28. - Blago Sphere - Tuesday, Jan 27, 09 @ 11:42 am:


    The key word only came about after the jury deliberations were interrupted; suspended, and recommenced.

    Nobody anticipated that might occur, however it does not support your contention that the actions of Governor Ryan did not impact the jury. It only supports your contention with respect to the second string jury; and in and of itself there is no evidence to support that the second string jury considered the outside actions of Governor Ryan and then dismissed them, basing their verdicts solely on the evidence at trial.

    There is equally no evidence to support an opposing opinion that the Governor’s actions influenced the first string jury either.

    My point is that your argument citing conviction as evidence that the outside actions of Governor Ryan did not influence the jury, are not quite so cut and dried, and are not prima facie evidence that they did not.

  29. - VanillaMan - Tuesday, Jan 27, 09 @ 11:44 am:

    Rod Blagojevich is doing what he always believed was his future; being seen as a national figure.

    The past couple of days has been enormously satisfying to him because he has felt hamstrung by others to present himself as he wishes. He believes, with reason (since he was elected twice as governor), that he has the power to charm, lead, and convince listeners. It has been frustrating for him to watch how he has been laughed at, criminalized and denounced. He has never been one to sit silently, except when work assignments were being passed around, so he is campaigning and enjoys getting his message out.

    So, this isn’t about juries. Rod Blagojevich is enjoying what he sees as his last campaign, making his case with his own words, and feeling the excitement of celebrity. Blagojevich doesn’t like the idea of sitting obediently as the General Assembly disposes of him. He wants to balance the news of his impeachment, with his own version of what is happening to him, before he is thrown out of office.

    Also remember how satisfying it has always been for Blagojevich to win. Watching Roland Burris become senator against the wishes of every Democrat in the United States, was enormously satisfying to him. He was able to make history and win against the top Democrats in Washington. That kind of personal accomplishment can be contagious, even to a humble public servant.

    Blagojevich, the governor who “fights”, is fighting and enjoying the waves he has created. He has always been an important part of his political personality. Even in impeachment, we see him fighting for the love of the fight.

    What will he do next? Whatever it is he is told he cannot do by other leaders he sees as beneath him, conspired against him, and hates. He will enjoy his trial. He will enjoy his notoriety. He will enjoy his resurrection. He will always be a legend in his own mind. Blagojevich is very Nixoneque. That is why he probably cuddled every night with a Pinocchio doll that had a heavy 5 o’clock shadow, and dressed in wingtip shoes and Bermuda shorts, (his very own little Tricky Dick).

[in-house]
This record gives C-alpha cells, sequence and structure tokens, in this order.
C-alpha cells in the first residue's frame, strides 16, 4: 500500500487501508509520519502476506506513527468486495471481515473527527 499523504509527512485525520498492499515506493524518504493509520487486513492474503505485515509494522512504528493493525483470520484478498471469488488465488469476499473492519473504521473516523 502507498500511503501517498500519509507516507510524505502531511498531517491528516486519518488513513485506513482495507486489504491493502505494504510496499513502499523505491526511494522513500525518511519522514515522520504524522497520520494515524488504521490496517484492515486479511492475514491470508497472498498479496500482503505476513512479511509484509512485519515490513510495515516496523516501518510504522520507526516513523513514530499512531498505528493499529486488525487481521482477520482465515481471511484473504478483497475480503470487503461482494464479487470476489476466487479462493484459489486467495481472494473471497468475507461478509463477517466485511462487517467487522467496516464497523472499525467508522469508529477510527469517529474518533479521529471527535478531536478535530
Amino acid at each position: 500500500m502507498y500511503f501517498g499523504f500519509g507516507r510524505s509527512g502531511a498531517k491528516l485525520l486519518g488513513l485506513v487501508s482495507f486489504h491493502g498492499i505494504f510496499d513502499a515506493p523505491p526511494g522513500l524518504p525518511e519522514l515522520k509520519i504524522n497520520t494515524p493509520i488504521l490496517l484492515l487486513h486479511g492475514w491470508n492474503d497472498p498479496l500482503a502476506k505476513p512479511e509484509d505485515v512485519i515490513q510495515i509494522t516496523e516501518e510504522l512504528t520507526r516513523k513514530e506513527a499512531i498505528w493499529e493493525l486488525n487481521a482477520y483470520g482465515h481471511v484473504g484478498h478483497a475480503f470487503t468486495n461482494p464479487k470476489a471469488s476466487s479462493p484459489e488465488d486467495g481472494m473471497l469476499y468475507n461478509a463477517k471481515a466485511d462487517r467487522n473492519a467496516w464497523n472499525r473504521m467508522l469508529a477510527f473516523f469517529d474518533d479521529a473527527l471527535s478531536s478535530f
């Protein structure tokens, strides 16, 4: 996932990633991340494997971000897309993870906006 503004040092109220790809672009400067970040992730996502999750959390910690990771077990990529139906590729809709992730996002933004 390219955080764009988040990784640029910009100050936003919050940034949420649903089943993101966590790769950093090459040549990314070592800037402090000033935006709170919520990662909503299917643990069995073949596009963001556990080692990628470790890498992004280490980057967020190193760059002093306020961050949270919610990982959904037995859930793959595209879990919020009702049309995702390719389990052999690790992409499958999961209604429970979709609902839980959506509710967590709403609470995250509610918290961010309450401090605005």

30. - Jake from Elwood - Tuesday, Jan 27, 09 @ 11:46 am:

    I honestly think that Rod just wants to set the record straight publically and he thinks he can turn around his uneclipsed wave of unpopularity by bombarding the airwaves with his “charasmatic” approach. Don’t you get the perception that Rod has deluded himself into thinking he has done nothing wrong other than use profanities.

  31. - Larry Mullholland - Tuesday, Jan 27, 09 @ 11:53 am:

    I suspect that Blago will do what he threatended to do a couple of years ago and attack those he sees as his enemies. As I recall, his people put the word out that the legislators secrets will become public. Girlfiends, contracts & job requests, many things that are normally off the radar screen will be brought to the forefront simply to cause the accusers & their families pain. The “under the bus” method Blago seems to enjoy so much..

  32. - Cheswick - Tuesday, Jan 27, 09 @ 11:59 am:

    I heard he has 11 interviews today, including CNN at 7:00 p.m. (our time). It’s like he’s frantically running around, bouncing off the walls, hoping someone will help him. It’s a sorry spectacle.

    It is hard to believe Sam Adam is sitting quietly by while his client goes on this media blitz. Don’t lawyers usually tell their criminally charged clients to keep their mouths shut? Well, so much for that when Blagojevich’s PR strategy overrides his legal strategy.

    And, in the realm of what he might do: Maybe he’ll hire himself as director of the Lincoln Library and Museum. I hear they’re looking, and the job pays real good.